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Wednesday, November 23, 2005

PopCo

Popco, by Scarlett Thomas. I’m a perfect audience for this book, but I’m obviously not the intended audience for Allison Block, the ALA reviewer on Amazon.com:
Mathematical puzzles. Mind-bending codes. A secret manuscript. And a cake recipe, too. Thomas’ latest (after 2004’s Going Out) has a chronic case of attention deficit disorder. As the novel opens, Brit Alice Butler is en route to a retreat sponsored by her employer, PopCo, a cutting-edge — and slightly creepy — toy company. (Alice takes the midnight train to avoid colleagues — and human contact in general — an early indication that she is a little off-kilter.) It’s no wonder Alice considers herself an outsider; her father disappeared when she was nine, leaving her in the care of her grandparents, two quirky cryptanalysts privy to the whereabouts of a centuries-old buried treasure. Meanwhile, at the company conference, Alice and her colleagues are charged with developing the ultimate product for the teen-girl market. Alice is soon distracted from the task by mysterious encoded messages slipped under her door. Will deciphering them shape her future, or perhaps shed light on the past? Although Thomas’ premise is clever, her digressions into esoteric topics (Godel, anyone?) are likely to leave readers more exhausted than amused.
Clearly I couldn’t stay away from a novel when the review begins with, “Mathematical puzzles. Mind-bending codes.” But what does Block mean when she cites Alice’s desire to avoid human contact as “an early indication that she is a little off-kilter”? Sounds perfectly normal to me. And surely calling Gödel an “esoteric topic” is beyond the pale. (Also, his name is spelled either Gödel or Goedel, not Godel, but I shouldn’t point that out or else Block will think he’s even more esoteric.)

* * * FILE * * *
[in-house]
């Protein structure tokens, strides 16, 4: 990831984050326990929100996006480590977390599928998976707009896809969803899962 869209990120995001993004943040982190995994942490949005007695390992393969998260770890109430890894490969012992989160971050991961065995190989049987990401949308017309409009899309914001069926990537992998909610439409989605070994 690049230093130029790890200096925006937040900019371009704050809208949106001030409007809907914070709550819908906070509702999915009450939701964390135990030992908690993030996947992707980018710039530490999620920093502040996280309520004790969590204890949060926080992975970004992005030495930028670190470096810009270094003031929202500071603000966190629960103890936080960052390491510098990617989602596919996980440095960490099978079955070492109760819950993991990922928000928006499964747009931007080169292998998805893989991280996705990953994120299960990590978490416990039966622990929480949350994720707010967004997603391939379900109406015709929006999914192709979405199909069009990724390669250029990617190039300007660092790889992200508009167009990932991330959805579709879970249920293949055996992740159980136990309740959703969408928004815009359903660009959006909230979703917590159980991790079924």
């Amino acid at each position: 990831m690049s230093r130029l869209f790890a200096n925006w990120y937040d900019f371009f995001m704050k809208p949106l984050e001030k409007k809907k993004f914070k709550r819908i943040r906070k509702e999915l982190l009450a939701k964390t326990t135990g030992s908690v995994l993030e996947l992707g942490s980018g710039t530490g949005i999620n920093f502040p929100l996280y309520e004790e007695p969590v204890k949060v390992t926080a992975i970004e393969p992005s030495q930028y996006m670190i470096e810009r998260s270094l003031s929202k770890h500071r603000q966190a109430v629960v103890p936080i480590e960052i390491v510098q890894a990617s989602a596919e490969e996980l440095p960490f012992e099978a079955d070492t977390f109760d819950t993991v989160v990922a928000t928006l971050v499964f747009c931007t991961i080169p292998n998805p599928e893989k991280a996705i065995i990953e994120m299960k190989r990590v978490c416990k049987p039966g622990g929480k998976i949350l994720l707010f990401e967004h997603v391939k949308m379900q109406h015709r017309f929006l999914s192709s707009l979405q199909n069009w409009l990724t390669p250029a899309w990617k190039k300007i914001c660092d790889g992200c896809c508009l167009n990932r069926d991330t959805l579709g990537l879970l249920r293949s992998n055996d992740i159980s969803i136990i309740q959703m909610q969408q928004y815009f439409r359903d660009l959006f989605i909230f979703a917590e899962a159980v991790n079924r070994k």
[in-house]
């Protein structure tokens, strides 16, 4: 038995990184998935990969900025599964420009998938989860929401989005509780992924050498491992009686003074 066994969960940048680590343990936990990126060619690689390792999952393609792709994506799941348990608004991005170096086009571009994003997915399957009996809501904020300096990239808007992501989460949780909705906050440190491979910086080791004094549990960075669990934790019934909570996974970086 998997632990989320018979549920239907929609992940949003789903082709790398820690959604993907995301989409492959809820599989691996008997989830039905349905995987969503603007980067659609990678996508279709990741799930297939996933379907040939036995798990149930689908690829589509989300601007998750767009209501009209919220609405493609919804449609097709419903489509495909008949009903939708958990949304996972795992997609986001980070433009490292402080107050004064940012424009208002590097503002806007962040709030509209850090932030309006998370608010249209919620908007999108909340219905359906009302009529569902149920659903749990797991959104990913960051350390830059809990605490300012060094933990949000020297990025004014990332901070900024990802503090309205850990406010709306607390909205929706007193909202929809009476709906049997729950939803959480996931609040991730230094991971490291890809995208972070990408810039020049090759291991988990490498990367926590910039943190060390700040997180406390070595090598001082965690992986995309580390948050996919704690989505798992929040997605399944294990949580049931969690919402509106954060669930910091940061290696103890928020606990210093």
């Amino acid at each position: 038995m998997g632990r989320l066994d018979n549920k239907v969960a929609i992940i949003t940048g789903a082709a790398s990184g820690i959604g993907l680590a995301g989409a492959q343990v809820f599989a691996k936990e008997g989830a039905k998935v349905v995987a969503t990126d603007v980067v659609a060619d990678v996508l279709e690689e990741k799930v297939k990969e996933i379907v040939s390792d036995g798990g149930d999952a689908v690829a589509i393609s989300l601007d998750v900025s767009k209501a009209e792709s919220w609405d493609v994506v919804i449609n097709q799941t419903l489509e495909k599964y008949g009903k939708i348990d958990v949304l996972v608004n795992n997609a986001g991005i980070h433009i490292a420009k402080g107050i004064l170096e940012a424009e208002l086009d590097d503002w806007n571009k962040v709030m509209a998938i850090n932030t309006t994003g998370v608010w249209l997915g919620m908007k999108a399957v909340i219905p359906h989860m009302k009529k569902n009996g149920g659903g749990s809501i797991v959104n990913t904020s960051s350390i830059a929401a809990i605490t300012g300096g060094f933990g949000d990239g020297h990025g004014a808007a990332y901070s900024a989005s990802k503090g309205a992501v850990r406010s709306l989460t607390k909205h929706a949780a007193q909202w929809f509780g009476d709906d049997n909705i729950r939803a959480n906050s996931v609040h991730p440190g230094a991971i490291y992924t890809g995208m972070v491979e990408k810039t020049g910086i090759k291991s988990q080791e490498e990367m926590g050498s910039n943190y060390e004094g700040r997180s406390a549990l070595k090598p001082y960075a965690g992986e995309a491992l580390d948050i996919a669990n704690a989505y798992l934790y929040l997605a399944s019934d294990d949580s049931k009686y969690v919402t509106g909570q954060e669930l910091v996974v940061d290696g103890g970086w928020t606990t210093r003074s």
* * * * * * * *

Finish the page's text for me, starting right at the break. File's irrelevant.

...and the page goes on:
An appropriate analysis would point out not only that math puzzles, cryptography, and Gödel all help to make a novel that the reader can’t put down, but also that Thomas writes in a unique voice that lets the reader know her quirky narrator quickly and deeply. I’m only partway through at this point, so I can’t yet be confident about comparing it with Mark Haddon’s excellent novel, The Curious Incident of the Dog in the Night-Time, but it’s already clear that they have similar sensibilities and similar rewards for the reader. It’s unlikely that Thomas can rise to Haddon’s level, but we’ll see. Stay tuned.

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